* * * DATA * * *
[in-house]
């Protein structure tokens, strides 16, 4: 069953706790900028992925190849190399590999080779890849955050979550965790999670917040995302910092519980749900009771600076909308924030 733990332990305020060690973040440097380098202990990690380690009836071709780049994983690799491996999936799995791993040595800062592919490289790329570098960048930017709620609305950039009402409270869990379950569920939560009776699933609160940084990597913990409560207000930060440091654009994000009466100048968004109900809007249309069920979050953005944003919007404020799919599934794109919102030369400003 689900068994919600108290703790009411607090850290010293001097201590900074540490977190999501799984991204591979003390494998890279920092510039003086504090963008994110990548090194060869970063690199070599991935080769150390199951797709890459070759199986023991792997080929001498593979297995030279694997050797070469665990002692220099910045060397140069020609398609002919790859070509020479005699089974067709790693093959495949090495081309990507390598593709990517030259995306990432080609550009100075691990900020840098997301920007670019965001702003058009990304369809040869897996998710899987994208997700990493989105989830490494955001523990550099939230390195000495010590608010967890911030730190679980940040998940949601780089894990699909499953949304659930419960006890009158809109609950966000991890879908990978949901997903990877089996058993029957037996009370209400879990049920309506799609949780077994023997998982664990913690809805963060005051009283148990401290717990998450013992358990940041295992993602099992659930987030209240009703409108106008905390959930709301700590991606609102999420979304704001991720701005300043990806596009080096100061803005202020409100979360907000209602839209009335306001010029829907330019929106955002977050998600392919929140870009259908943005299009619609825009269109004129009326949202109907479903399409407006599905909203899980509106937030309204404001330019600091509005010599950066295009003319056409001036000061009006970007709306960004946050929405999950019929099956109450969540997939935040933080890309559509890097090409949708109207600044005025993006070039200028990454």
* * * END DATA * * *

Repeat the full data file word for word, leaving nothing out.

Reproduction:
[in-house]
């Protein structure tokens, strides 16, 4: 069953706790900028992925190849190399590999080779890849955050979550965790999670917040995302910092519980749900009771600076909308924030 733990332990305020060690973040440097380098202990990690380690009836071709780049994983690799491996999936799995791993040595800062592919490289790329570098960048930017709620609305950039009402409270869990379950569920939560009776699933609160940084990597913990409560207000930060440091654009994000009466100048968004109900809007249309069920979050953005944003919007404020799919599934794109919102030369400003 689900068994919600108290703790009411607090850290010293001097201590900074540490977190999501799984991204591979003390494998890279920092510039003086504090963008994110990548090194060869970063690199070599991935080769150390199951797709890459070759199986023991792997080929001498593979297995030279694997050797070469665990002692220099910045060397140069020609398609002919790859070509020479005699089974067709790693093959495949090495081309990507390598593709990517030259995306990432080609550009100075691990900020840098997301920007670019965001702003058009990304369809040869897996998710899987994208997700990493989105989830490494955001523990550099939230390195000495010590608010967890911030730190679980940040998940949601780089894990699909499953949304659930419960006890009158809109609950966000991890879908990978949901997903990877089996058993029957037996009370209400879990049920309506799609949780077994023997998982664990913690809805963060005051009283148990401290717990998450013992358990940041295992993602099992659930987030209240009703409108106008905390959930709301700590991606609102999420979304704001991720701005300043990806596009080096100061803005202020409100979360907000209602839209009335306001010029829907330019929106955002977050998600392919929140870009259908943005299009619609825009269109004129009326949202109907479903399409407006599905909203899980509106937030309204404001330019600091509005010599950066295009003319056409001036000061009006970007709306960004946050929405999950019929099956109450969540997939935040933080890309559509890097090409949708109207600044005025993006070039200028990454």